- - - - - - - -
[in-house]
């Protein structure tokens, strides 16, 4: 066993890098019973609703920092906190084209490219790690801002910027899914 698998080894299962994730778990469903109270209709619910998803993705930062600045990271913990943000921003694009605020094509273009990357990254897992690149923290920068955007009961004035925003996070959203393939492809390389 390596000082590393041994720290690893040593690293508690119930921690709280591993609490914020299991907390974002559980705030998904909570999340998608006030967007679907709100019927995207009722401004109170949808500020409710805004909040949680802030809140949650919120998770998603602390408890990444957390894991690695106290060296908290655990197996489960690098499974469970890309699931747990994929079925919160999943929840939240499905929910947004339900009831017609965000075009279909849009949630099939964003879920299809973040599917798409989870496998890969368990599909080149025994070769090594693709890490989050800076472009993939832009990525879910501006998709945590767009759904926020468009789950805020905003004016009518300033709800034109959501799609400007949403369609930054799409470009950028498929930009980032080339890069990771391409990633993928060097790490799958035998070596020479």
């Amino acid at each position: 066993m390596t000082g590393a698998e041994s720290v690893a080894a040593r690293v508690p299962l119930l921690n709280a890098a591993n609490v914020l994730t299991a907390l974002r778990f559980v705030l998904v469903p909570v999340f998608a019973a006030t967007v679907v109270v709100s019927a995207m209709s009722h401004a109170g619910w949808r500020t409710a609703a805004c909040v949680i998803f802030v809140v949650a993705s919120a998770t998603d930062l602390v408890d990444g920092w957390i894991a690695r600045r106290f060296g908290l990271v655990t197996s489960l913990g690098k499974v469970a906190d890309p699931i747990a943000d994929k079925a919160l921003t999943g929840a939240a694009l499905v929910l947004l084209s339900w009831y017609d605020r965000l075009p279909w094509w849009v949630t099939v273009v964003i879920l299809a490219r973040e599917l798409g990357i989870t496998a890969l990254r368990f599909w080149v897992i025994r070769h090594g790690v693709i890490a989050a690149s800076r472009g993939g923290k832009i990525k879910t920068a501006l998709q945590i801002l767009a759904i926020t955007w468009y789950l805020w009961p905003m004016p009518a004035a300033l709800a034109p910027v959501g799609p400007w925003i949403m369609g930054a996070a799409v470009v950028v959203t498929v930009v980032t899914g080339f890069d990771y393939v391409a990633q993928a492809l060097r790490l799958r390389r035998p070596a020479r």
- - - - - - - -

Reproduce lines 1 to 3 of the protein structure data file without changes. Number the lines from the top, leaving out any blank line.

[in-house]
């Protein structure tokens, strides 16, 4: 066993890098019973609703920092906190084209490219790690801002910027899914 698998080894299962994730778990469903109270209709619910998803993705930062600045990271913990943000921003694009605020094509273009990357990254897992690149923290920068955007009961004035925003996070959203393939492809390389 390596000082590393041994720290690893040593690293508690119930921690709280591993609490914020299991907390974002559980705030998904909570999340998608006030967007679907709100019927995207009722401004109170949808500020409710805004909040949680802030809140949650919120998770998603602390408890990444957390894991690695106290060296908290655990197996489960690098499974469970890309699931747990994929079925919160999943929840939240499905929910947004339900009831017609965000075009279909849009949630099939964003879920299809973040599917798409989870496998890969368990599909080149025994070769090594693709890490989050800076472009993939832009990525879910501006998709945590767009759904926020468009789950805020905003004016009518300033709800034109959501799609400007949403369609930054799409470009950028498929930009980032080339890069990771391409990633993928060097790490799958035998070596020479």
């Amino acid at each position: 066993m390596t000082g590393a698998e041994s720290v690893a080894a040593r690293v508690p299962l119930l921690n709280a890098a591993n609490v914020l994730t299991a907390l974002r778990f559980v705030l998904v469903p909570v999340f998608a019973a006030t967007v679907v109270v709100s019927a995207m209709s009722h401004a109170g619910w949808r500020t409710a609703a805004c909040v949680i998803f802030v809140v949650a993705s919120a998770t998603d930062l602390v408890d990444g920092w957390i894991a690695r600045r106290f060296g908290l990271v655990t197996s489960l913990g690098k499974v469970a906190d890309p699931i747990a943000d994929k079925a919160l921003t999943g929840a939240a694009l499905v929910l947004l084209s339900w009831y017609d605020r965000l075009p279909w094509w849009v949630t099939v273009v964003i879920l299809a490219r973040e599917l798409g990357i989870t496998a890969l990254r368990f599909w080149v897992i025994r070769h090594g790690v693709i890490a989050a690149s800076r472009g993939g923290k832009i990525k879910t920068a501006l998709q945590i801002l767009a759904i926020t955007w468009y789950l805020w009961p905003m004016p009518a004035a300033l709800a034109p910027v959501g799609p400007w925003i949403m369609g930054a996070a799409v470009v950028v959203t498929v930009v980032t899914g080339f890069d990771y393939v391409a990633q993928a492809l060097r790490l799958r390389r035998p070596a020479r």